Offset is the most common printing technology. In offset printing, the desired print image is burned onto a plate and is then transferred (or offset) from the plate to a rubber blanket, and then to the printing surface. The lithographic process is based on the repulsion of oil and water. The image to be printed gets ink from ink rollers, while the non printing area attracts a film of water, keeping the non printing areas ink-free.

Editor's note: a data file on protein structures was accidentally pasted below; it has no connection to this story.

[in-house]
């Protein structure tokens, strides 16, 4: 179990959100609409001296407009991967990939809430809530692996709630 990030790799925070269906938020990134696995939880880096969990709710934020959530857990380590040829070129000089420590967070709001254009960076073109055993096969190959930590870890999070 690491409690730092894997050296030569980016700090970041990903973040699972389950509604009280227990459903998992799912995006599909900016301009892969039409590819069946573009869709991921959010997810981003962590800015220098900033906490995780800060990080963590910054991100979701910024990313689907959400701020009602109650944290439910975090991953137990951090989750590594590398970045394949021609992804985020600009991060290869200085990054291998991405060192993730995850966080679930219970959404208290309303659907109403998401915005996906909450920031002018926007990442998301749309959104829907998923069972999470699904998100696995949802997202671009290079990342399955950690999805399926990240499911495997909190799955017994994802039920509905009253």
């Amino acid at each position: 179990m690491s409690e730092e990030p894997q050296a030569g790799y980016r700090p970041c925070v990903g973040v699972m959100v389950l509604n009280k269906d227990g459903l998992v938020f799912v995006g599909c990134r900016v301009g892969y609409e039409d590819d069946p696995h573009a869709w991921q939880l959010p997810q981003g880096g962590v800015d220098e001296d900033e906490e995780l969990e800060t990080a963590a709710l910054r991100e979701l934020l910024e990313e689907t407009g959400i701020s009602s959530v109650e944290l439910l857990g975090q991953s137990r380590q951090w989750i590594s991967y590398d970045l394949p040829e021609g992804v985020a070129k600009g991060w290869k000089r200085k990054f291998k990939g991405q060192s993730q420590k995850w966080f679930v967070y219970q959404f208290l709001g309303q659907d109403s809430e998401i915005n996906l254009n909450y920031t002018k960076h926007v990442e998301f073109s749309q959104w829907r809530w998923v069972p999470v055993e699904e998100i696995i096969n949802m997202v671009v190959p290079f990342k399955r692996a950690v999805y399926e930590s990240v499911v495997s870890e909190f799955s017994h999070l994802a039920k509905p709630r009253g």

Advantages • High image quality. • Works on a wide range of printing surfaces including paper, wood, cloth, metal, leather, rough paper and plastic. • The unit cost goes down as the quantity goes up. • Quality and cost-effectiveness in high volume jobs.
While today’s digital presses are close to the cost/benefit ratio of offset for high quality work, they are not yet able to compete with the volume an offset press can produce.